P&G files lawsuit over Satan rumors

Aug. 28, 1995
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CINCINNATI, Aug. 28 -- The Procter & Gamble Co. on Monday sued Randy Haugen, an executive for the Amway Distributors Association, accusing him of spreading 'false and malicious statements' linking the consumer products giant to satanism. In a statement Michigan-based Amway Corp. called the statement 'false and malicious' and pledged to cooperate with rival P&G and 'enlist the support of independent Amway distributors' like Haugen 'to stop this rumor.' The lawsuit was filed in federal court in Salt Lake City against Haugen, described by P&G officials as a high ranking 'diamond level' distributor of Amway products. The lawsuit said the distributors association 'establishes ethical policies, goals and objectives of Amway distributors.' The suit seeks more than $50,000 in damages, with the exact amount to be determined by the court, P&G officials told UPI. The complaint alleges Haugen used Amway's electronic voice mail system, Amvox, to spread the satanism rumor to other Amway distributors. 'We have been fighting this outrageous rumor for over 15 years,' said James Johnson, P&G senior vice president and general counsel. 'Throughout that time, people associated with Amway have played a role. 'Over the years we have had numerous incidents, beyond this lawsuit, linking the spread of the rumor to Amway distributors. Additionally, nearly half of the lawsuits we have filed in connection with this rumor have involved Amway distributors.' But in a statement from its Ada, Mich., headquarters, Amway said it has tried to stop the rumors in the past. 'Amway Corp. does not condone the spreading of false and malicious rumors against Procter & Gamble or any other company,' the statement read.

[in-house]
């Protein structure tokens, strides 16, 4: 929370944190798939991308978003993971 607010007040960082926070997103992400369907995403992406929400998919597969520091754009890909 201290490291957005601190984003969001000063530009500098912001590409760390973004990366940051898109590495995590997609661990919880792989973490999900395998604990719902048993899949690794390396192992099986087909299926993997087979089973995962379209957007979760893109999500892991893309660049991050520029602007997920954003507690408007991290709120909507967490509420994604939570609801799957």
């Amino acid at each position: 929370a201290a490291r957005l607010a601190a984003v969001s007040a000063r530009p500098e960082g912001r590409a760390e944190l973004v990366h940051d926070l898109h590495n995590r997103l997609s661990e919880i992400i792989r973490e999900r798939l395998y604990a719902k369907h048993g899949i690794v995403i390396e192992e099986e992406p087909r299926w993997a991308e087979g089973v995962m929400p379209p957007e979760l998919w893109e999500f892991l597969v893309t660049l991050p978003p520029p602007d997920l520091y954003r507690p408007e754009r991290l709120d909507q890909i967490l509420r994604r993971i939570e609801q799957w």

'Despite Amway Corp.'s past efforts to help stop this rumor, unfortunately it appears to have resurfaced.' 'Amway will continue to cooperate with Procter & Gamble and will continue to enlist the support of independent Amway distributors to stop this rumor.' P&G's Johnson said Amway competes directly with his company in a number of cleaning and other household product lines. He said some Amway distributors have used the satanism rumor to encourage a consumer boycott of P&G products. Johnson said P&G also was considering other possible legal actions involving Amway distributors. The false stories typically claim that P&G's president discussed satanism on the Phil Donahue Show, a nationally televised talk show, and that the company's 'moon and stars' trademark is a satanic symbol, Johnson said. But company officials said P&G's president has never discussed satanism on any nationally televised talk show, nor has any other P&G executive. The moon and stars trademark dates to the mid-1800s, when the man in the moon was simply a popular design. The 13 stars in the design honor the original 13 colonies. P&G said it has answered nearly 200,000 calls and letters about the satanism rumors during the past 15 years. Calls and letters peaked in 1982, 1985, 1990, and now again in 1995. In the United States this year, consumer contacts to the company went from 22 a day in the beginning of March to nearly 200 a day in May when the false stories began spreading.

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